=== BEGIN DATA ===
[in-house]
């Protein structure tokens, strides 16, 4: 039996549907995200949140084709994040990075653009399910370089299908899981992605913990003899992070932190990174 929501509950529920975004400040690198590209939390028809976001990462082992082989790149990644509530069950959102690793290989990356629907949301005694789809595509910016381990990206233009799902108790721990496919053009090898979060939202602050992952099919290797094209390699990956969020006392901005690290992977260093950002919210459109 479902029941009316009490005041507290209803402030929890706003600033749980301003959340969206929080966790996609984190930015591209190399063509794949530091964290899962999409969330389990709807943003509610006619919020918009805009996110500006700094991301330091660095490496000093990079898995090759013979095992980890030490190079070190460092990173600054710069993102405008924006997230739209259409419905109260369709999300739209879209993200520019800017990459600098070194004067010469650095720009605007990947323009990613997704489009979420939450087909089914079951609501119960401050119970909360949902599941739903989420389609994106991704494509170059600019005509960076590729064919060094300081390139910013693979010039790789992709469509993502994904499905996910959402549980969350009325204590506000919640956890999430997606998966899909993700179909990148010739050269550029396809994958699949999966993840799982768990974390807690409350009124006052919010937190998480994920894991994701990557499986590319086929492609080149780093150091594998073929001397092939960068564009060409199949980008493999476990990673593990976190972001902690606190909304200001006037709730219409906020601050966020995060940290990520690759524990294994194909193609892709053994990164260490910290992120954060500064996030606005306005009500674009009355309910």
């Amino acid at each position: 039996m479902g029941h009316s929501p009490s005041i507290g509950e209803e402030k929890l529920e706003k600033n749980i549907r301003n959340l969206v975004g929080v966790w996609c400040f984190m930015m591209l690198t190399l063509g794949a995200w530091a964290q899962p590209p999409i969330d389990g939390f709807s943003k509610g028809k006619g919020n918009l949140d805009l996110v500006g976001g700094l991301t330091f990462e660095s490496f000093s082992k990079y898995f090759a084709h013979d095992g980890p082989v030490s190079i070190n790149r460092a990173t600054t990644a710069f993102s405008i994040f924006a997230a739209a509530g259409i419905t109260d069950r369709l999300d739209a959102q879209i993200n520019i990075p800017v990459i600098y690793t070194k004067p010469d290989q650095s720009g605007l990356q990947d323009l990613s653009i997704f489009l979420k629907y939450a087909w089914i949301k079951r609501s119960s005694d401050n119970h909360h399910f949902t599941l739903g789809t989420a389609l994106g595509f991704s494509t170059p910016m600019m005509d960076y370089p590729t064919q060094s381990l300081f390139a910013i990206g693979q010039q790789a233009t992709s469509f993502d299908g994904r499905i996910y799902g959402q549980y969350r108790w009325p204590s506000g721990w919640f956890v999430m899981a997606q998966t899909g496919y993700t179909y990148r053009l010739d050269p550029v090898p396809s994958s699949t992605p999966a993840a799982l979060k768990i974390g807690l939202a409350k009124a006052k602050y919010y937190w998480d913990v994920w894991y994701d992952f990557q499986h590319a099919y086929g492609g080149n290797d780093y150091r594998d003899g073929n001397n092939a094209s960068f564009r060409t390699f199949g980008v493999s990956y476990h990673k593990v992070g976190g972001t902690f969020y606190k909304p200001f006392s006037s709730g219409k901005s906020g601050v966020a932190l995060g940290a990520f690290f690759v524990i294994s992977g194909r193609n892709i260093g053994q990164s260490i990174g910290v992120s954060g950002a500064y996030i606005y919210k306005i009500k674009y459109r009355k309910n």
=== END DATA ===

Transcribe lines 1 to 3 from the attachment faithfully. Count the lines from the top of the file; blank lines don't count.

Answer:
[in-house]
């Protein structure tokens, strides 16, 4: 039996549907995200949140084709994040990075653009399910370089299908899981992605913990003899992070932190990174 929501509950529920975004400040690198590209939390028809976001990462082992082989790149990644509530069950959102690793290989990356629907949301005694789809595509910016381990990206233009799902108790721990496919053009090898979060939202602050992952099919290797094209390699990956969020006392901005690290992977260093950002919210459109 479902029941009316009490005041507290209803402030929890706003600033749980301003959340969206929080966790996609984190930015591209190399063509794949530091964290899962999409969330389990709807943003509610006619919020918009805009996110500006700094991301330091660095490496000093990079898995090759013979095992980890030490190079070190460092990173600054710069993102405008924006997230739209259409419905109260369709999300739209879209993200520019800017990459600098070194004067010469650095720009605007990947323009990613997704489009979420939450087909089914079951609501119960401050119970909360949902599941739903989420389609994106991704494509170059600019005509960076590729064919060094300081390139910013693979010039790789992709469509993502994904499905996910959402549980969350009325204590506000919640956890999430997606998966899909993700179909990148010739050269550029396809994958699949999966993840799982768990974390807690409350009124006052919010937190998480994920894991994701990557499986590319086929492609080149780093150091594998073929001397092939960068564009060409199949980008493999476990990673593990976190972001902690606190909304200001006037709730219409906020601050966020995060940290990520690759524990294994194909193609892709053994990164260490910290992120954060500064996030606005306005009500674009009355309910």
């Amino acid at each position: 039996m479902g029941h009316s929501p009490s005041i507290g509950e209803e402030k929890l529920e706003k600033n749980i549907r301003n959340l969206v975004g929080v966790w996609c400040f984190m930015m591209l690198t190399l063509g794949a995200w530091a964290q899962p590209p999409i969330d389990g939390f709807s943003k509610g028809k006619g919020n918009l949140d805009l996110v500006g976001g700094l991301t330091f990462e660095s490496f000093s082992k990079y898995f090759a084709h013979d095992g980890p082989v030490s190079i070190n790149r460092a990173t600054t990644a710069f993102s405008i994040f924006a997230a739209a509530g259409i419905t109260d069950r369709l999300d739209a959102q879209i993200n520019i990075p800017v990459i600098y690793t070194k004067p010469d290989q650095s720009g605007l990356q990947d323009l990613s653009i997704f489009l979420k629907y939450a087909w089914i949301k079951r609501s119960s005694d401050n119970h909360h399910f949902t599941l739903g789809t989420a389609l994106g595509f991704s494509t170059p910016m600019m005509d960076y370089p590729t064919q060094s381990l300081f390139a910013i990206g693979q010039q790789a233009t992709s469509f993502d299908g994904r499905i996910y799902g959402q549980y969350r108790w009325p204590s506000g721990w919640f956890v999430m899981a997606q998966t899909g496919y993700t179909y990148r053009l010739d050269p550029v090898p396809s994958s699949t992605p999966a993840a799982l979060k768990i974390g807690l939202a409350k009124a006052k602050y919010y937190w998480d913990v994920w894991y994701d992952f990557q499986h590319a099919y086929g492609g080149n290797d780093y150091r594998d003899g073929n001397n092939a094209s960068f564009r060409t390699f199949g980008v493999s990956y476990h990673k593990v992070g976190g972001t902690f969020y606190k909304p200001f006392s006037s709730g219409k901005s906020g601050v966020a932190l995060g940290a990520f690290f690759v524990i294994s992977g194909r193609n892709i260093g053994q990164s260490i990174g910290v992120s954060g950002a500064y996030i606005y919210k306005i009500k674009y459109r009355k309910n």